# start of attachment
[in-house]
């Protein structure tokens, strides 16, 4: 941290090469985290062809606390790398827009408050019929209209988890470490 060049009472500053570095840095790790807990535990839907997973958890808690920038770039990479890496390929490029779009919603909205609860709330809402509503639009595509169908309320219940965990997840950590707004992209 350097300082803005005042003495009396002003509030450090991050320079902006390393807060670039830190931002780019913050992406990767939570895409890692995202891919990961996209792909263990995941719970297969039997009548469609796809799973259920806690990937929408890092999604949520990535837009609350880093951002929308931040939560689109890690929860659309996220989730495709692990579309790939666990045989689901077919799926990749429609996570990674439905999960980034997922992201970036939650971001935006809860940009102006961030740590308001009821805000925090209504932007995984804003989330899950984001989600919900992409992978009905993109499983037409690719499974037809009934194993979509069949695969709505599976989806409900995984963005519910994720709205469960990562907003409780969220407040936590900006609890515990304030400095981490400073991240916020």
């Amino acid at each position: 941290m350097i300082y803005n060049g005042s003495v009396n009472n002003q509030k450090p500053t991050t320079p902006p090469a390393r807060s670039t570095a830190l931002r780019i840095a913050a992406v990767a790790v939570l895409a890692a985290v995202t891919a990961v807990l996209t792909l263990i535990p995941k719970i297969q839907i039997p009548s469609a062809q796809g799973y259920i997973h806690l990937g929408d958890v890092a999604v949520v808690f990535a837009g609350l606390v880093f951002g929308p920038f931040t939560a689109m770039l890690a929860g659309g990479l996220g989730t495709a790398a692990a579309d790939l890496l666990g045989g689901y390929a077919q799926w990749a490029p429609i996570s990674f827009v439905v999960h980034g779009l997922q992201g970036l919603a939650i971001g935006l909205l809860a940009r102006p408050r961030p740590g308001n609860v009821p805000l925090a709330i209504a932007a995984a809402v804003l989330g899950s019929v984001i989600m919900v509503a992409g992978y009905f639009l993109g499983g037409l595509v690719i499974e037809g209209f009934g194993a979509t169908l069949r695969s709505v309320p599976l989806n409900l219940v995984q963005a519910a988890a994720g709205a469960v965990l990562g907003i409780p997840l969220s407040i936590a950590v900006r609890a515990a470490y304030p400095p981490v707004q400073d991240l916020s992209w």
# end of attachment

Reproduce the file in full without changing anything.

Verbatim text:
[in-house]
């Protein structure tokens, strides 16, 4: 941290090469985290062809606390790398827009408050019929209209988890470490 060049009472500053570095840095790790807990535990839907997973958890808690920038770039990479890496390929490029779009919603909205609860709330809402509503639009595509169908309320219940965990997840950590707004992209 350097300082803005005042003495009396002003509030450090991050320079902006390393807060670039830190931002780019913050992406990767939570895409890692995202891919990961996209792909263990995941719970297969039997009548469609796809799973259920806690990937929408890092999604949520990535837009609350880093951002929308931040939560689109890690929860659309996220989730495709692990579309790939666990045989689901077919799926990749429609996570990674439905999960980034997922992201970036939650971001935006809860940009102006961030740590308001009821805000925090209504932007995984804003989330899950984001989600919900992409992978009905993109499983037409690719499974037809009934194993979509069949695969709505599976989806409900995984963005519910994720709205469960990562907003409780969220407040936590900006609890515990304030400095981490400073991240916020």
């Amino acid at each position: 941290m350097i300082y803005n060049g005042s003495v009396n009472n002003q509030k450090p500053t991050t320079p902006p090469a390393r807060s670039t570095a830190l931002r780019i840095a913050a992406v990767a790790v939570l895409a890692a985290v995202t891919a990961v807990l996209t792909l263990i535990p995941k719970i297969q839907i039997p009548s469609a062809q796809g799973y259920i997973h806690l990937g929408d958890v890092a999604v949520v808690f990535a837009g609350l606390v880093f951002g929308p920038f931040t939560a689109m770039l890690a929860g659309g990479l996220g989730t495709a790398a692990a579309d790939l890496l666990g045989g689901y390929a077919q799926w990749a490029p429609i996570s990674f827009v439905v999960h980034g779009l997922q992201g970036l919603a939650i971001g935006l909205l809860a940009r102006p408050r961030p740590g308001n609860v009821p805000l925090a709330i209504a932007a995984a809402v804003l989330g899950s019929v984001i989600m919900v509503a992409g992978y009905f639009l993109g499983g037409l595509v690719i499974e037809g209209f009934g194993a979509t169908l069949r695969s709505v309320p599976l989806n409900l219940v995984q963005a519910a988890a994720g709205a469960v965990l990562g907003i409780p997840l969220s407040i936590a950590v900006r609890a515990a470490y304030p400095p981490v707004q400073d991240l916020s992209w």